Pruning Dead Wood

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Recently where I live we had an ice storm. 2/10 of an inch or more of ice caused some havoc with electrical outages where I live. The aftermath of that storm also left some trees which had lost a few small branches, or lost major branches, or were even uprooted. Those trees that could bend under the weight of the ice survived with almost no loss of limbs. The pruning by nature took place in the whole area where I live, but how severely each tree withstood the ice storm varied greatly. I believe this metaphor also works for all people including myself.

“Let us fill our hearts with our own compassion- towards ourselves and towards all living beings.”

Thich Nhat Hanh

During my life there have been times when I needed to prune my own dead wood. What I mean is, I needed to change or transform ways of thinking and doing things, or habits of thinking that had not worked in my life. When I did not prune those habits, I made poor choices of people and things in my life that did not serve me. I learned this kind of behavior in my own family. Once I finally became a parent in my 30s, I found out what a challenge it was to rear a child. I had one child. However, I was one of five children. All of my siblings and I were born close together, 5 children in 7 years. Since I was number four, I was glad to be born, but great challenges were part of my childhood. My parents did the best they could. My mom had to do much of our rearing alone with the help of my grandmother because my dad had a job that was many miles from the home my father built for us. My mother had it hard trying to give all of us the attention we needed.

From these beginnings, I learned some not great habits. One of them was I had a poor self esteem. That hindered the choices that I made of people who I made important in my life. I did not know how I needed to be treated. I also was a people pleaser, which was not helpful to myself because I was clueless about how I felt about what I honestly wanted. I was not seeing “my part” in my own life. I had nearly no boundaries for myself, so that I was taking on other peoples’ issues without knowing it, and not acknowledging my own issues. This kind of dead wood I did not know I needed to prune until later in my life. There have been consequences to me and others I love because of the choices I have made, and particularly after I became an adult (in age) and lived on my own.

My first pruning and personal ice storm came after I was divorced in my mid 30s. I am thankful that I became a more reflective person after that time. I started to look at what “my part” was that may have contributed to the end of that marriage. After a year or so after the divorce, I started to feel happier and freer because I realized I had an opportunity to find my own profession, and learn who I am. (I had married at 20 years old.) I also did not want my divorce to become some kind of anchor that I dragged through my life as some personal failure or shame. At the same time, I did need to be honest about what had happened to me during that marriage and not dismiss my own feelings about it, and, importantly, I had to summon courage to face some parts of myself that I was not happy with.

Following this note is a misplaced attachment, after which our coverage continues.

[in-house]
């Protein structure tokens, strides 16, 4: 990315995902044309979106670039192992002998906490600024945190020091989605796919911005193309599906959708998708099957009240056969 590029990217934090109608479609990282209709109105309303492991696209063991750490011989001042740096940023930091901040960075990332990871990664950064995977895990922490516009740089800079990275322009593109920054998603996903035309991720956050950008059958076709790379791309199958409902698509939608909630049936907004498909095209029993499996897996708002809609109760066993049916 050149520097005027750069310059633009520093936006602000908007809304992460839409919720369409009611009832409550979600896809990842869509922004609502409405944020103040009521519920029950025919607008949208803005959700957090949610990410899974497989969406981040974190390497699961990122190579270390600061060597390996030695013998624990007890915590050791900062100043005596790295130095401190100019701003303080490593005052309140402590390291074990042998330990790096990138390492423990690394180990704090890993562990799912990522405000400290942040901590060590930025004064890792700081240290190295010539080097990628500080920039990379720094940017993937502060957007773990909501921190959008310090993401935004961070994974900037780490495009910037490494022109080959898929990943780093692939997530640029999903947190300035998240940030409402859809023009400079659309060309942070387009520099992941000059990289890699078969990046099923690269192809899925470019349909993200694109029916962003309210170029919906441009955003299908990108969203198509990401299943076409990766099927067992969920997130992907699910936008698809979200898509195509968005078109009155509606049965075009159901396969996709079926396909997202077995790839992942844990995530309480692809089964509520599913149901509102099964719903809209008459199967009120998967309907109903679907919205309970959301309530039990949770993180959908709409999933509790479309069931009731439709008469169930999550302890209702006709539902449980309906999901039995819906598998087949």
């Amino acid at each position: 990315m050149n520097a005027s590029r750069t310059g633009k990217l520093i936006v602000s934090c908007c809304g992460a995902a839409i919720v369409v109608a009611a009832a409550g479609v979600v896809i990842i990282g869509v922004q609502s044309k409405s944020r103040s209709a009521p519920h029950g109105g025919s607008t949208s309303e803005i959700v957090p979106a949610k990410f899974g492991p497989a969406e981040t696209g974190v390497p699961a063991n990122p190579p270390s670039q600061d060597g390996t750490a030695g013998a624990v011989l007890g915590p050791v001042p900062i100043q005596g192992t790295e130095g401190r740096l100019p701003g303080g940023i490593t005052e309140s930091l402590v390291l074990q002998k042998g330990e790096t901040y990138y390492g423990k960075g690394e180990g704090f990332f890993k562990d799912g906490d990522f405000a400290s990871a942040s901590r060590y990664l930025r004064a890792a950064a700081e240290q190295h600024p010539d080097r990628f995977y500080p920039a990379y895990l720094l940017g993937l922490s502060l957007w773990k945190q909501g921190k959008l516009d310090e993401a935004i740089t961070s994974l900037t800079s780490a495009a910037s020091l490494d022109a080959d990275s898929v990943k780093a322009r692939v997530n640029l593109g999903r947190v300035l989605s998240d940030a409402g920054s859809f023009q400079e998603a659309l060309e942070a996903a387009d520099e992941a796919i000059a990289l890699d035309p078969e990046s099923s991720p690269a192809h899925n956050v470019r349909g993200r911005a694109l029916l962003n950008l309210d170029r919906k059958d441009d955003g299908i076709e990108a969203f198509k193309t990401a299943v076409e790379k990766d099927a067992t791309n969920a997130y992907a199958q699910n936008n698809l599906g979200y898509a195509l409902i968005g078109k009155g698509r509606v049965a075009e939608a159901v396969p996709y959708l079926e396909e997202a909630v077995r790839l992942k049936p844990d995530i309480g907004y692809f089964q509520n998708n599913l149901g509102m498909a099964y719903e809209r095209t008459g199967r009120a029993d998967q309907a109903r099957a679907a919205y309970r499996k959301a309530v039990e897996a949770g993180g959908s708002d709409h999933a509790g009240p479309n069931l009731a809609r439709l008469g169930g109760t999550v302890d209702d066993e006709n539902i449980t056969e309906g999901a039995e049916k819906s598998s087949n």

“I don’t think we spend enough time in reflection and introspection. We don’t know who we are as individuals in this culture anymore.”

Naomi Judd

For me this process of pruning has taken a long time. The way I grew up, I rarely knew what I honestly felt or wanted. These were habits that I “lived” for years that I needed to prune and overcome, and I am still learning to ask myself how I feel each day. I am finally learning what boundaries actually are between myself and others. I am still thankful for that first ice storm of a divorce that happened many years ago because it started the process for me to begin to reflect on a deeper level about myself and my life and to learn who I AM.

I wrote this poem more than 10 years ago. I can’t even remember what triggered me to write it. It may have been when my father died 13 years ago.

Light or Load
by Barbara E. Wade

Underneath our professional, adult veneer
Aren’t so many of us
Still needy children
Grasping for our mother’s
For our father’s attention…. approval?
Longing to be heard.
Waiting to be acknowledged,
But met with silence.

As we grow older
Time dulls the ache,
But life’s circumstances
Show us that…
Underneath our professional, adult veneer,
That so many of us
Are still needy children.

How do we get past the suffering?
How do we shed the pain?
Tell ourselves how much we hate
To feel emotionally disconnected once again.
Notice that life’s delivering you
Your childhood experience
In an endless stream of repetition.
And accept that this emotional hurt
Of unfulfilled expectations
Is a mistake of perception
And we aren’t even aware
Of our self-deception.
Even though it feels exactly
Like it did
When we got little attention,
When we were merely kids.
Underneath our professional, adult veneer,
So many of us
Are still needy children.

Embrace, comfort, and protect your needy child.
Love and care for her/him.
Let her/him lay down his/her load,
And be filled with light and lightness.
Observe her/him when she’s/he’s feeling down,
Remind her/him it’s old healing wounds
To let go of and live.